Building up to a longer run
With the Birmingham half marathon over many runners may now be thinking, well, what next?
I asked Mike Shelton what he did after doing the marathon (26.2miles) last spring and if he had any tips. This was his answer:
‘After enduring another painful marathon experience this year, a running buddy said to me “Maybe the long distances aren’t for you”. Yet barley six months later I was completing a 50k off road ultramarathon. Winning the mental battle was key to making the step up.
When increasing your distance, there really is no substitute to doing the training. I didn’t use a Garmin (GPS devise) to measure my distance, but instead used time as a marker, moving from 2 to 3 to 4 hour runs, which were great psychological thresholds to conquer. If you can stay mentally strong, that is half the battle won.
Another key factor to consider is slowing down. My average speed was 2/3 mph slower in the ultra compared to my normal 10k pace and this helped sustain stamina over a longer distance. If you are able to hold a healthy conversation, it is a good marker that your body is not working too hard.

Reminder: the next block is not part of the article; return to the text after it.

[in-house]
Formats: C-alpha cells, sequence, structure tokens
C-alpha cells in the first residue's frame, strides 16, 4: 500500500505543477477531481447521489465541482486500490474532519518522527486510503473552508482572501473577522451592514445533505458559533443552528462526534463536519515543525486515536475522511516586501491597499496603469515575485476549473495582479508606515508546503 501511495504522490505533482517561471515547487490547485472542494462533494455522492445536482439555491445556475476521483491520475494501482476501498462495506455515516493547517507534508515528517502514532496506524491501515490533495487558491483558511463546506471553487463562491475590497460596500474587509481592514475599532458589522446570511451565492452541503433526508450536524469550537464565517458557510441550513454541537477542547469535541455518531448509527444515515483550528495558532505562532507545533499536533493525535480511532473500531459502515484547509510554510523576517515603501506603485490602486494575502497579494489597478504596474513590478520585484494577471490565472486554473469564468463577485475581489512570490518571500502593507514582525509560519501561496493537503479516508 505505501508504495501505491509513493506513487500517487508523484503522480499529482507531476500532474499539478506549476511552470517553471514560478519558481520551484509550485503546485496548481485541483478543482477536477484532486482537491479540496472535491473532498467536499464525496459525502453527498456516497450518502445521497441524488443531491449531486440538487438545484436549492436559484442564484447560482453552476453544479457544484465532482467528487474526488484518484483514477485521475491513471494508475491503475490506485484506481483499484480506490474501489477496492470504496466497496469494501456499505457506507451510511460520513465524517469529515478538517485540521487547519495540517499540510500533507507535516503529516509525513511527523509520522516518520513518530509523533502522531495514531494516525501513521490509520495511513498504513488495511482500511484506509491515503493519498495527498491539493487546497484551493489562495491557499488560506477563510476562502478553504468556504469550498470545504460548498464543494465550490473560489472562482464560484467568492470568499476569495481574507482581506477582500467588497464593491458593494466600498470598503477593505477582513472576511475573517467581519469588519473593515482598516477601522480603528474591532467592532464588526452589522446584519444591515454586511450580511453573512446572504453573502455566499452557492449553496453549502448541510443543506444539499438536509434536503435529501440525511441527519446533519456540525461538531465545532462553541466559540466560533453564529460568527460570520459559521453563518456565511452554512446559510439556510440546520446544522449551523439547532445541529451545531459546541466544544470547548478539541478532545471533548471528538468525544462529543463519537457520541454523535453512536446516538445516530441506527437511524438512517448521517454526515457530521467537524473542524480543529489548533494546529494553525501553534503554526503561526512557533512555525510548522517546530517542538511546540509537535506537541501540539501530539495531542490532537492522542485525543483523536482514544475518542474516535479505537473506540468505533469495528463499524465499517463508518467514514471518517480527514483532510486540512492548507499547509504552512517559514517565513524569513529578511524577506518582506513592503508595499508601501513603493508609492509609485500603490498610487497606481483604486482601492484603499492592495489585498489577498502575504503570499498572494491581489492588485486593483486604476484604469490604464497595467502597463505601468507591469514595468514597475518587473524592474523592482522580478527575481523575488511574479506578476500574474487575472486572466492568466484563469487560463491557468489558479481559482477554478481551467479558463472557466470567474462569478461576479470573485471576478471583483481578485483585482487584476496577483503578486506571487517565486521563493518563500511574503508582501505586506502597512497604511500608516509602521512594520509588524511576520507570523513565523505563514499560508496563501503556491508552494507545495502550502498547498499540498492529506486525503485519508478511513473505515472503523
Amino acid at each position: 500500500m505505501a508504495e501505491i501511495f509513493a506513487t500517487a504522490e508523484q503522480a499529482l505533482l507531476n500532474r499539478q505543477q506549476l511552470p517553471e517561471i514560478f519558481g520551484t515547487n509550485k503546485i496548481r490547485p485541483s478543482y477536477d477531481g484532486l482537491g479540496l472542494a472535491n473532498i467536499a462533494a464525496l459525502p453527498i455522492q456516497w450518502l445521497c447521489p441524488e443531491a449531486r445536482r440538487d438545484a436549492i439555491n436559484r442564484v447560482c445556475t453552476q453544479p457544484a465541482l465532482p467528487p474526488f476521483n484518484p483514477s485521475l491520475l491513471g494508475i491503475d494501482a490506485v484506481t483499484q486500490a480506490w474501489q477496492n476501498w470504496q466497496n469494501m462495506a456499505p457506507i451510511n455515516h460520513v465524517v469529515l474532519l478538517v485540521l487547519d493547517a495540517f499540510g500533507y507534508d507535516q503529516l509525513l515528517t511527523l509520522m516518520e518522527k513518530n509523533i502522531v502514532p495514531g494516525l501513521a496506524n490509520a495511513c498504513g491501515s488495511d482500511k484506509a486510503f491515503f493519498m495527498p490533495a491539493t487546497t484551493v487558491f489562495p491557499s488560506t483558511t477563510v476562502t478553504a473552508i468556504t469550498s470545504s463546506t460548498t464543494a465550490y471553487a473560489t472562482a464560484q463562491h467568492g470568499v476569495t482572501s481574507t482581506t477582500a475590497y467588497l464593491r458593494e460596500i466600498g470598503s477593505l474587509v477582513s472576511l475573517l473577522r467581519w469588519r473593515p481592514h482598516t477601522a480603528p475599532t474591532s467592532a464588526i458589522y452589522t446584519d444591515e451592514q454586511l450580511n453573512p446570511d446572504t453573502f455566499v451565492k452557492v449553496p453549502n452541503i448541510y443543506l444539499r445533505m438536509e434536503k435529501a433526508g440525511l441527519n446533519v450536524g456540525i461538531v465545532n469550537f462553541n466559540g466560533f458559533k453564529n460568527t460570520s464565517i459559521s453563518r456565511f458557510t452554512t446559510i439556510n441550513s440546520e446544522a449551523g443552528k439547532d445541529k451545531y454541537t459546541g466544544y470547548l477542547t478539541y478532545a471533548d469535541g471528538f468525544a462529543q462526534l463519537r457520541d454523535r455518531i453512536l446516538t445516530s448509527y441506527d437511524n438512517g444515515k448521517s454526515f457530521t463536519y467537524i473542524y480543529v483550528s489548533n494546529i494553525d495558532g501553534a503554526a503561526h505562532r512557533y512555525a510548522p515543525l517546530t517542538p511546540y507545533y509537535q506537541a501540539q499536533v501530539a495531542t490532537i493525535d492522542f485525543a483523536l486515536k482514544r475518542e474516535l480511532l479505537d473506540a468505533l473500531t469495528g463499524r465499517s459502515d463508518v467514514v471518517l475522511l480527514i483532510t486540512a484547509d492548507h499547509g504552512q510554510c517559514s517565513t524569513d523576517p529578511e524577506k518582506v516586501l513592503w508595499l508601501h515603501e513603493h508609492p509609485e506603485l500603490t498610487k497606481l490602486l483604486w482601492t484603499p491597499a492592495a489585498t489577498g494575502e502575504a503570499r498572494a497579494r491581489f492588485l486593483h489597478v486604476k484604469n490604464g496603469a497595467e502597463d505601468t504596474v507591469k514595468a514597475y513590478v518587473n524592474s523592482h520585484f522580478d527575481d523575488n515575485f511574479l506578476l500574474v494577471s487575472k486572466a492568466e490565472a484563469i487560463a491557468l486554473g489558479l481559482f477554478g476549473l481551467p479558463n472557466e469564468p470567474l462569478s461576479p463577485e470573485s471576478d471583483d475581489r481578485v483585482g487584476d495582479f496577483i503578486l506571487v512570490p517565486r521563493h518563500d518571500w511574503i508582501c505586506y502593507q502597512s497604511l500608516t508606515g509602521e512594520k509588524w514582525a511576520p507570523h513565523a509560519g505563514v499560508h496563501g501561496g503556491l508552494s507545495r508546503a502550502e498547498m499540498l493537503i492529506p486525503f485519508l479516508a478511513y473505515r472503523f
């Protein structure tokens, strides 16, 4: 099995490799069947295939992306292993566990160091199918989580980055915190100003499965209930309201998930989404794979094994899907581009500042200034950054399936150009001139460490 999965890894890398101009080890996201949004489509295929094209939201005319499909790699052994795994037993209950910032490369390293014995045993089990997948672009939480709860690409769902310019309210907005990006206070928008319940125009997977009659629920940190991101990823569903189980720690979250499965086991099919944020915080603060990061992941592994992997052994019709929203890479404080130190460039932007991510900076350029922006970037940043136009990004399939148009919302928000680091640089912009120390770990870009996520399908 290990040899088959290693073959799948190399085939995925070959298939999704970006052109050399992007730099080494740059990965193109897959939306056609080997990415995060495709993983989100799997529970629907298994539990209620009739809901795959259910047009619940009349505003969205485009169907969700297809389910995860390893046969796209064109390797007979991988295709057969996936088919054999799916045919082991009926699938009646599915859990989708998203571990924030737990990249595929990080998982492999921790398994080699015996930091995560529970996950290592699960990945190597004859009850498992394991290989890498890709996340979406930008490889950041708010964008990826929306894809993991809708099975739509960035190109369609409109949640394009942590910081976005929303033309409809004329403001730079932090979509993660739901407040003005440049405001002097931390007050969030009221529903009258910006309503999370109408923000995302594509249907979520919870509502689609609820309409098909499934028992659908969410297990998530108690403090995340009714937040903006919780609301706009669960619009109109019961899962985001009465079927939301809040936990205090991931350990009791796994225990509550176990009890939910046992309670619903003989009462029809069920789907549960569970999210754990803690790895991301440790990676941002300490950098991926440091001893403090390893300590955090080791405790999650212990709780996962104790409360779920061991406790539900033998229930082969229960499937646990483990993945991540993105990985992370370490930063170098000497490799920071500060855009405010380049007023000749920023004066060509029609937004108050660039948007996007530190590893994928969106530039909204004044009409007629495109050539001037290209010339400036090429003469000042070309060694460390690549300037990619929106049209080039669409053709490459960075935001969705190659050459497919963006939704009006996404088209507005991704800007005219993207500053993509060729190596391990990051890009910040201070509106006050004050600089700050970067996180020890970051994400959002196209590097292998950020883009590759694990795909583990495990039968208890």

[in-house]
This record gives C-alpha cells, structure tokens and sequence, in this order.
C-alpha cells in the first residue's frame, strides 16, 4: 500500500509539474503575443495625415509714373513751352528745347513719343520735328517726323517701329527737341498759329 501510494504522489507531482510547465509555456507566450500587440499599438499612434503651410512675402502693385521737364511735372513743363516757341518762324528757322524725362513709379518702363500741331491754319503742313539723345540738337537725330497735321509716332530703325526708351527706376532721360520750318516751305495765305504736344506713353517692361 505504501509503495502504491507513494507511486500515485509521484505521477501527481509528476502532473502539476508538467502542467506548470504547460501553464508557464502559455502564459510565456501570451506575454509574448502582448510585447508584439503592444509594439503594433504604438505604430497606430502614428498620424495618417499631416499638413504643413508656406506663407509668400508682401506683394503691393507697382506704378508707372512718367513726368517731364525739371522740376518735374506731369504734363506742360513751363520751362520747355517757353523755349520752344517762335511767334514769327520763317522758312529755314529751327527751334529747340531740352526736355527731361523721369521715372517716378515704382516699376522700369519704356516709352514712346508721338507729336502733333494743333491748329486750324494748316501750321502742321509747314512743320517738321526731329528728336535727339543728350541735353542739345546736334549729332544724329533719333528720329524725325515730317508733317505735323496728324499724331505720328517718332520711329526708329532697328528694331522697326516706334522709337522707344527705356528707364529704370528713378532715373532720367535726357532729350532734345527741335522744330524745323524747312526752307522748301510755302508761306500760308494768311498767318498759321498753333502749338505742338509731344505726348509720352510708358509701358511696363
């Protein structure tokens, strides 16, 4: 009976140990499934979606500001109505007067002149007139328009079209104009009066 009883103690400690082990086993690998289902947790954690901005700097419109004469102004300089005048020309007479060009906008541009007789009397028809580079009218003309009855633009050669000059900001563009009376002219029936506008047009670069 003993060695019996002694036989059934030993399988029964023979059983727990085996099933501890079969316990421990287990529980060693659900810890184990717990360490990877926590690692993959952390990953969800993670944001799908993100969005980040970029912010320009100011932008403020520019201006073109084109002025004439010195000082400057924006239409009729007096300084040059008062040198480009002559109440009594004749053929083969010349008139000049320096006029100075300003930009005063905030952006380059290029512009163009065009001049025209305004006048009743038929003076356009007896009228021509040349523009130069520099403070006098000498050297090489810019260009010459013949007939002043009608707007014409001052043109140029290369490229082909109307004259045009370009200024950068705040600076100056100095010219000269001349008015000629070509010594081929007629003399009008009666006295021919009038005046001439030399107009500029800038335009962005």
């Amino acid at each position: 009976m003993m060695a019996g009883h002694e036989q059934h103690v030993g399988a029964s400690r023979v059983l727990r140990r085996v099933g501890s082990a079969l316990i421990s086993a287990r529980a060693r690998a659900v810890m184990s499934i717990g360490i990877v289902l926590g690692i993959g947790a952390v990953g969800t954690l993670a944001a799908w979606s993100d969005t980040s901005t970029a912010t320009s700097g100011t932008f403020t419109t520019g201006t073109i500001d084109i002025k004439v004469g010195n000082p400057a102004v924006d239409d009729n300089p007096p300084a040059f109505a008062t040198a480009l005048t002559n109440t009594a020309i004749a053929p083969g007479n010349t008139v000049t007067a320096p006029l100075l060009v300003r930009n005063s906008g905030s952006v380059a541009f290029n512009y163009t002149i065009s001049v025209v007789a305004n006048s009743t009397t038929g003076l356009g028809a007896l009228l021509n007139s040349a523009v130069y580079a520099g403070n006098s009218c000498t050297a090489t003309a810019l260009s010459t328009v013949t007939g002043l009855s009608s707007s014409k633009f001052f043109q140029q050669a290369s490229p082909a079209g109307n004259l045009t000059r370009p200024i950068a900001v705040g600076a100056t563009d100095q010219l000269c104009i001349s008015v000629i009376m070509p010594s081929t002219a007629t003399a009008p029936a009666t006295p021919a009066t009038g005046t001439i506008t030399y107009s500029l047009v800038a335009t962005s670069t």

Also there is no stigma in walking. Runners tend to say ‘I can’t stop. If I do I won’t be able to start again’. In fact if you are building up to a 10k, half marathon/marathon, short stops for a walk (eg up a tough hill) will not only help you recover, but also to train your mind and body in adapting to this. I trained with hourly stops to buy a drink and come the day of the race, was able start running again fairly quickly after each walking stop.’
Well, Mike, that sounds fantastic – just a point about the walking – mixing walking and running is a great way to build up distance however – we have a mantra at SE Fitness ‘love those hills!’